D Squared Product Development is an innovative design and engineering consultancy with exciting plans for growth. We caught up with founder Daniel Isler to hear about product development, why he wants to give back to the city region, and how Gather has helped to bring the business new focus.
Can you tell us a bit about D Squared?
We’re one of the few product design consultancies in Liverpool. We work on the entire product development process – everything from concept generation and CAD modelling, prototyping and testing, right through to industrialisation and production scale-up. Everything we do is about bringing new innovations to market or helping clients to improve existing products.
What type of clients do you work with?
We have a really broad range of clients. They are mainly in consumer, industrial, and medical sectors but it could be anyone from solo inventors and start-ups to universities and corporates. We’ve worked on everything from robot vacuum cleaners, respiratory protection, drug delivery devices, and atmospheric water generation systems. We’re a small team but we’ve got a diverse range of skills and are always looking to push our capabilities.
There’s a great quote in a documentary about Charles Eames that I’m always reminding the team of, “Sell your experience and you have limited repertoire. Sell your ignorance and you have an unlimited repertoire. The journey of not knowing to knowing was his work.” That for me sums up what we’re all about. We've not always done it before and we're not always sure how we'll do it at the start of a project – but we have no doubt that we will make it happen.
How has Gather supported you?
When you’re the sole director of a business it can be lonely and not easy to find a good sounding board. The one-to-one support from Gather has really helped me to get the focus we need to continue to grow. Since I started the business more than 10 years ago it’s grown quite organically. We’re now a team of three, with a great workshop and office in the Ten Streets area, but we’ve got big plans and talking to Freia at Gather has helped me start to envision the next stage for D Squared.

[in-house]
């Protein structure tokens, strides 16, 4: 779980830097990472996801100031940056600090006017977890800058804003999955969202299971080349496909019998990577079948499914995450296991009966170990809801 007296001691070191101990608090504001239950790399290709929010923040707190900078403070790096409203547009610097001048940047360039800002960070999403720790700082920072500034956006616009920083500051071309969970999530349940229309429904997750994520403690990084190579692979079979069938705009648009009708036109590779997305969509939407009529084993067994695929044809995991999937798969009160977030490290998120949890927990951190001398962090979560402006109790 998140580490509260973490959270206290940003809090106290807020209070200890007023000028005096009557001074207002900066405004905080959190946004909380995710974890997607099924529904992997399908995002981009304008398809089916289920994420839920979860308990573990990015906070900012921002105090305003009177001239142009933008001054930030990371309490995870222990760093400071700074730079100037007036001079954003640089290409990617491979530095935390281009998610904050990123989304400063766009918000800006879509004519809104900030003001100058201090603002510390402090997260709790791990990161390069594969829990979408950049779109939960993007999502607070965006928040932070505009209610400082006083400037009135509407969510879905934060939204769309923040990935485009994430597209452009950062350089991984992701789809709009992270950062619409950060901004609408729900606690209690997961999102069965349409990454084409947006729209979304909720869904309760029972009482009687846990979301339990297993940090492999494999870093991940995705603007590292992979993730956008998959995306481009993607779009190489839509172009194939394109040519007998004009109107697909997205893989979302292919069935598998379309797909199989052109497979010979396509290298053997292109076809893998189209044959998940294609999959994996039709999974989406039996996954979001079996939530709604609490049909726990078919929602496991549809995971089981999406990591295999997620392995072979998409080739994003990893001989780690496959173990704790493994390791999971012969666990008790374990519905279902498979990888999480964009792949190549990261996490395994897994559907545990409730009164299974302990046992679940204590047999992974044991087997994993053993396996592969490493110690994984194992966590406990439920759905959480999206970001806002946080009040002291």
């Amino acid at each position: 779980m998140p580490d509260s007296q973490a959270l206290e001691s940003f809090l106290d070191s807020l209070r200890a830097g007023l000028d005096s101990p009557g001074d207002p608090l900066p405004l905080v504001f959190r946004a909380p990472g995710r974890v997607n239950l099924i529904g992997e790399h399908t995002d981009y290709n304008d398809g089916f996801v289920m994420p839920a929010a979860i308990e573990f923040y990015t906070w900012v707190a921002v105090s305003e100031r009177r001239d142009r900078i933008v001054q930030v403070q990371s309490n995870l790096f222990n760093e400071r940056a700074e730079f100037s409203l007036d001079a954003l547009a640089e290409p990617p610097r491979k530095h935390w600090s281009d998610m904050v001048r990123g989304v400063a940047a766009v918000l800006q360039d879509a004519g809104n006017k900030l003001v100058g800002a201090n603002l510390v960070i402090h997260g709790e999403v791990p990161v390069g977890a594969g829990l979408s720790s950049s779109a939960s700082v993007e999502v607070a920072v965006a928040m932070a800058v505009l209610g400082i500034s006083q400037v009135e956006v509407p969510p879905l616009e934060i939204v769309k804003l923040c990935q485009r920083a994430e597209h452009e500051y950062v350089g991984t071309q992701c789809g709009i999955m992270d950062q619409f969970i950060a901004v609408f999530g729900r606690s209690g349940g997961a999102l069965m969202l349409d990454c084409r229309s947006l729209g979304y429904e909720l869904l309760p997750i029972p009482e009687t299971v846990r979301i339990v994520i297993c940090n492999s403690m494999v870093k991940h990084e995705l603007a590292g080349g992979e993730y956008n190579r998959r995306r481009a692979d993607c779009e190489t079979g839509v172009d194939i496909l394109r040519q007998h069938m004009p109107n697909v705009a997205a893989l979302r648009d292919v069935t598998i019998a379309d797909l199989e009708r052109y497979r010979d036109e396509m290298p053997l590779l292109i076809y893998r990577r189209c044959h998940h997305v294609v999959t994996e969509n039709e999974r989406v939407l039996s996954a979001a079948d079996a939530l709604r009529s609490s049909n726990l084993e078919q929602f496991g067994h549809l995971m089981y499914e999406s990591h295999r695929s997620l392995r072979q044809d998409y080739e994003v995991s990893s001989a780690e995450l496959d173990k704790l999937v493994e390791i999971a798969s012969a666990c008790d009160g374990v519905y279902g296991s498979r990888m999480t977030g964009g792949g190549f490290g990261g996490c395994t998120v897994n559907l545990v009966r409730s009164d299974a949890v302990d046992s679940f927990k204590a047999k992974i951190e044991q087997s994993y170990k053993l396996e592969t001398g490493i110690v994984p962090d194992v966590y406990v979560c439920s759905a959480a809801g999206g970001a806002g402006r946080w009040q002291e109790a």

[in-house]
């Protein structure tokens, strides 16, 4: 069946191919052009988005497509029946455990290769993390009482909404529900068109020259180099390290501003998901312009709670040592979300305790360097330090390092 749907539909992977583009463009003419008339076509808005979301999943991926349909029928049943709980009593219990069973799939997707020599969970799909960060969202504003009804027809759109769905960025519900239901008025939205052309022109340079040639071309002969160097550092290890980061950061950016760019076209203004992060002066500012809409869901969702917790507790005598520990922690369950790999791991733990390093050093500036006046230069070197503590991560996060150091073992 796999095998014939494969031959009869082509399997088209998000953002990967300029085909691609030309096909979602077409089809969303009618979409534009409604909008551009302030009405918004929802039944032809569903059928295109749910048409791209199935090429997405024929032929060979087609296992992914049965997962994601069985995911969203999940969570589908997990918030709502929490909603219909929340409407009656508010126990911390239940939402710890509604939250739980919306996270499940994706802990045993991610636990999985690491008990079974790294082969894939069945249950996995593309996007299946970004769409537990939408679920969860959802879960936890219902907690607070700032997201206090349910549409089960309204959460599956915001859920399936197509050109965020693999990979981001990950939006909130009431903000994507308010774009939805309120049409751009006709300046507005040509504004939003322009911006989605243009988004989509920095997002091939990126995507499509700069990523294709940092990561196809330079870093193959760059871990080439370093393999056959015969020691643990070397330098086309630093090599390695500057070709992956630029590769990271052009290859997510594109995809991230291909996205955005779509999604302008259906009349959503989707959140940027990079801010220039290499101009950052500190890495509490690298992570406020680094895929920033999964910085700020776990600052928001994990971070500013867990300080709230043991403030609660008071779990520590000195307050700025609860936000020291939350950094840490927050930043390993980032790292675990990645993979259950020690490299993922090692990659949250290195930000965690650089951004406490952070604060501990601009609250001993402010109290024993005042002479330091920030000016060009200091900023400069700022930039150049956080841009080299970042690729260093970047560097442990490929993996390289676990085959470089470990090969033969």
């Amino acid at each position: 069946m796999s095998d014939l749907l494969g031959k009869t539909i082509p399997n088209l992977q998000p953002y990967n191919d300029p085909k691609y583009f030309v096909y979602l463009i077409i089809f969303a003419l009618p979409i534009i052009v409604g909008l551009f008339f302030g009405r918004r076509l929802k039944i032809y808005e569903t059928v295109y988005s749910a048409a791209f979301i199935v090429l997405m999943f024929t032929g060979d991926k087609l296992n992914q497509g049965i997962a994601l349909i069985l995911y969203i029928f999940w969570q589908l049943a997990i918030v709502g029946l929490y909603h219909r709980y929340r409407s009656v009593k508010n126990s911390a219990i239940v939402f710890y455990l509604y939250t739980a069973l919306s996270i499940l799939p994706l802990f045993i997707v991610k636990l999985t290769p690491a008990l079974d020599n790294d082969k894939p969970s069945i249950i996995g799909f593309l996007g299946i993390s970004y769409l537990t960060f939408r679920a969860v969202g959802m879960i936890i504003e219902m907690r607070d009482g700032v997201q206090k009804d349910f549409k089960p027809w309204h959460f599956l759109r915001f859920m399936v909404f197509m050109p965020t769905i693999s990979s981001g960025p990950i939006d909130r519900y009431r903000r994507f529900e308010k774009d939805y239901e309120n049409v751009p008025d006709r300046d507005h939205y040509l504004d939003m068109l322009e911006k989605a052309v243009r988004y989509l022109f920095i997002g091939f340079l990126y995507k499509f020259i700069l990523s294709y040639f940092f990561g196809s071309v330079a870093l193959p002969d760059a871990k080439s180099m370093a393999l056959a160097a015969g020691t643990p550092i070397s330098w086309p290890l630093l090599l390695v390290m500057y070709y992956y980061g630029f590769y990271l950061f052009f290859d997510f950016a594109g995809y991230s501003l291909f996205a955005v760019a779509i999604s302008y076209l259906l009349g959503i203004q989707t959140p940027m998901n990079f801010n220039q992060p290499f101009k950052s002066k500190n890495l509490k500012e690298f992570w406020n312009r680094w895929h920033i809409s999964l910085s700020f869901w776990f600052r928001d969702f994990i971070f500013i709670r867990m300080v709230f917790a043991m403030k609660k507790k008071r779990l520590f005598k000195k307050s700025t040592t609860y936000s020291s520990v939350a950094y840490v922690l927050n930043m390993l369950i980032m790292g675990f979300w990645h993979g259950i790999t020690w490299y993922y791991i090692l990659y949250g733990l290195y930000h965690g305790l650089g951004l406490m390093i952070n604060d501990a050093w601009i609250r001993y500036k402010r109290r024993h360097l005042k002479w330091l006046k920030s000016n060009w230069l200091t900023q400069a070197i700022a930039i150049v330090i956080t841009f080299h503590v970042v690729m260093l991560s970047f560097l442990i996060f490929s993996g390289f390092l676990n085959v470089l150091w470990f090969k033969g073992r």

We want to develop our client base in a more focused way and make sure we’re operating efficiently – we’re all so passionate about the work we do so it’s easy to get caught up in projects! Having scheduled check-ins with someone external helps to make sure we stay aligned to our plans for growth.
What does the future look like for D Squared?
The last year or so has been all about getting the foundations ready to build the business, integrating new team members, and forming a client development strategy. The next step is to grow our client base and hopefully the team, as well as to look for new investment streams.
The long-term vision is to have two strands to the business, to continue consulting for other businesses but to develop and manufacture more of our own products. We’d love to have a building of our own that could house all the tech and equipment we need in-house. We’ve got so many ideas and having these two stands to the business would mean we could open-up new opportunities for people in the city to get experience and employment in the sector. Schemes like Nobody Left Behind and Kickstart are doing great things and we hope to be able to offer opportunities through them in the future.
Do you think the design and tech sector has changed in the city region?
I've been in Liverpool for 15 years now and I've seen a huge change in the city. The Baltic is unrecognisable, and here in the Ten Streets we’re surrounded by a thriving community of makers, designers, and creatives.
It’s one of the reasons why we're looking to pivot to a more local client base. We’ve always flown under the radar a bit in the city as most of our clients have been based elsewhere, but the ecosystem of tech and design companies here is getting stronger and stronger.
We're based in an interesting part of the city, where there are lots of traditional manufacturing companies too – engineering works, sheet metal fabrication, glass cutting – and that ecosystem is vital to our work as well.
I think if the Liverpool City Region can continue to straddle the traditional and the new it will thrive. The economy is changing, investment is coming in and we think it’s important that everyone can benefit. We’re excited about playing our part in that. Growing with purpose and giving back to the city that we’ve benefited so much from.